Published on August 27, 2019

ABC on chalkboard

Back to school: The ABC's of strength and conditioning

by Dan Lorenz, DPT, PT, ATC, LAT, CSCS, and Joe DeLeo, CSCS

It’s that time of year again. Summer is winding down and kids are preparing to head back to school. Many kids have new clothes, a backpack filled with freshly sharpened pencils, and other supplies to get the year started.  As our youngsters head back to school, how we think about progressing in education is how we should think about progressing strength training and injury prevention efforts for young athletes. A simple analogy will help you see the correlation.

Elementary school starts with learning the alphabet, forming words, learning to read, and performing basic arithmetic. Learning these basics gives us the foundation to build on with each passing year in school. What we learned in elementary school becomes easy and new challenges await eventually in middle school, high school and college. It’s hard to imagine a student being prepared to write reports, solve complex fractions, read classic literature, and learn about the sciences in detail without the basics they learned in elementary school. So how does all of this relate to kids strength training and injury prevention? It’s quite similar! Our education in strength and conditioning should not look any different.

When it comes to strength and conditioning for youth, it’s critical to get the fundamentals in place. From our experience, many kids can’t do basic movements like squats, single-leg squats, lunges, or push-ups with proper form and control, or hold a basic plank position with proper alignment. If you need confirmation, have your child perform a single leg squat. Do they have control with their hips level and their knee in a nice straight line, or do they look wobbly with the knees buckling inward and their trunk all over the place? The single-leg squat should illustrate our point perfectly – many kids are unable to control even their own bodyweight! 

Executing the basics first prepares kids for later years when more advanced training in the weight room takes place. Most weight room injuries occur due to lack of supervision and improper progressions. A good strength base with proper exercise technique can help avoid sports injuries. Overuse injuries are common in youth sports from participation in year-round activities in multiple sports. Growing bodies have too much asked of them without the strength to sustain the constant activity.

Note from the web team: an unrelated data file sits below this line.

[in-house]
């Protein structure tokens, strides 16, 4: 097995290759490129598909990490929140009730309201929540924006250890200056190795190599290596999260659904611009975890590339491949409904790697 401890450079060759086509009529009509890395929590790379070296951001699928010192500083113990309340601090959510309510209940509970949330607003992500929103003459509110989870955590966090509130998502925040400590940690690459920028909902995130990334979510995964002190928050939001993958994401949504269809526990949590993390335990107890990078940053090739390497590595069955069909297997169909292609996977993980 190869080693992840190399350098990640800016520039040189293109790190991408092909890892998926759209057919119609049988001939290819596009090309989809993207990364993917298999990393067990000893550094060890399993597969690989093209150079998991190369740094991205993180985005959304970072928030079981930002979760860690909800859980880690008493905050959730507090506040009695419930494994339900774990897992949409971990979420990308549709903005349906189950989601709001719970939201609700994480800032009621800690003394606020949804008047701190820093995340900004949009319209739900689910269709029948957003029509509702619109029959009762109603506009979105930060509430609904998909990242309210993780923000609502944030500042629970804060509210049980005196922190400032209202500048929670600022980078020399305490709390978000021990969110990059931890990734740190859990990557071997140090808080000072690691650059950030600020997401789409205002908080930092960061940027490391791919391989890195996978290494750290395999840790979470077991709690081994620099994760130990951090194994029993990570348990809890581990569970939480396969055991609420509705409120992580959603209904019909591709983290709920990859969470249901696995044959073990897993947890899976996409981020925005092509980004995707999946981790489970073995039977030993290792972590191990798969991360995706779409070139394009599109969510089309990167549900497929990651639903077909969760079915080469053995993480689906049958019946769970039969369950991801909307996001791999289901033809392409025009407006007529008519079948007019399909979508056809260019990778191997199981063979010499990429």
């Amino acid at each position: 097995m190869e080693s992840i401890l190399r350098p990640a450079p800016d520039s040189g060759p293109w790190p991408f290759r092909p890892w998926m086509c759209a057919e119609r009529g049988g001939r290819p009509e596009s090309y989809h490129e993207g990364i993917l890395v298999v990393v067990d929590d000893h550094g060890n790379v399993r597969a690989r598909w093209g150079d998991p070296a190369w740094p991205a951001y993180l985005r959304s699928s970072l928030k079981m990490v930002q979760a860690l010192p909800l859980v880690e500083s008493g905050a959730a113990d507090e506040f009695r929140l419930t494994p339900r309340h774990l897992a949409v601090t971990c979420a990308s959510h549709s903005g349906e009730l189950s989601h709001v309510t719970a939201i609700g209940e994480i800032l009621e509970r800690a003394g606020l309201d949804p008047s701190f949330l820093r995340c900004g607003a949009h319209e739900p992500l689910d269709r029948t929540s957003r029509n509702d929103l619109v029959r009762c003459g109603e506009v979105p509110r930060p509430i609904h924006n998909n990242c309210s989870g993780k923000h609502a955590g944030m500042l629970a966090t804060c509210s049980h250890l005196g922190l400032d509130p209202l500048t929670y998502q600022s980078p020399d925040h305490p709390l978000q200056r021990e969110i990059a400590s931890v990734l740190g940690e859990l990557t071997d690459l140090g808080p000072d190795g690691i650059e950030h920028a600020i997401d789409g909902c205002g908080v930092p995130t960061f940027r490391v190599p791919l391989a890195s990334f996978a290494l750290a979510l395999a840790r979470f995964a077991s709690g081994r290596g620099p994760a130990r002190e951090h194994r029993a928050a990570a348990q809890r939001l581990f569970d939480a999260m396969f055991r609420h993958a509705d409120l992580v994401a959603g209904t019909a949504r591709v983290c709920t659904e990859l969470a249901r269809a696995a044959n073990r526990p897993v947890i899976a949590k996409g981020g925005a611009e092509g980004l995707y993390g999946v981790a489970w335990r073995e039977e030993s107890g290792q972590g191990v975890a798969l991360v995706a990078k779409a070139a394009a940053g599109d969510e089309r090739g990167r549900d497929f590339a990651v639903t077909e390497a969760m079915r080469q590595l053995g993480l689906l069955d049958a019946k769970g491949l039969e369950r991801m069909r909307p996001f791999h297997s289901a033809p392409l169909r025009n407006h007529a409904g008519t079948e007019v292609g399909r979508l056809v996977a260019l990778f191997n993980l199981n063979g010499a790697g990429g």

Speaking of year-round sports, current research has shown that playing one sport more than eight months a year increases injury risk by five times. That’s not a typo – five times! Another good guideline is that you should not be participating in a sport each week for more hours than your age in numbers. A 10-year-old should not be playing sports for more than ten hours a week. 

Where do you start when it comes to strength training? Begin the strength-training journey by owning your bodyweight. Is your child able to execute push-ups, squats, planks, lunges, and single-leg squats with good form control? How about basic movements on the back such as a bridge? If so, you have earned the right to progress to using external loads such as dumbbells, medicine balls, kettlebells, and eventually a barbell for squats, deadlifts, and other lifts.

Basic exercises are not that exciting.  Many are performed on your back, side, or in standing with no weight.  However, proper execution of these elementary exercises is critical for the proper performance of middle school exercises like loaded squats.  Keep in mind though, even if your child may actually be in middle school, they might be in elementary school from a strength perspective if they’ve never been trained properly. It is also advised that your young athlete concurrently is developing movement skills like jumping, hopping, bounding, marching, and skipping with proper technique. Yes, these movements need to be learned and trained too! 

If you are unsure what level your child is at from a strength perspective, LMH Health can help. The team at the Performance & Wellness Center offers year-round sports performance classes for middle school and high school athletes focusing on strength, power, speed, and agility. We also offer adult classes such as our Golf Power, RunStrong, and Adult Movement & Strength programs. 

Before any individual begins a program with us, a comprehensive screening to determine physical readiness and appropriateness for training is done. This helps to ensure programs are unique to you or your child’s needs and specifically addresses any deficits that are limiting you from achieving your best performance in sports.

LMH Health is your partner for lifelong health. Contact our Performance & Wellness Center at 785-505-5840 or stop by the center at Sports Pavilion Lawrence to try out a class.

Back to school: The ABC's of strength and conditioning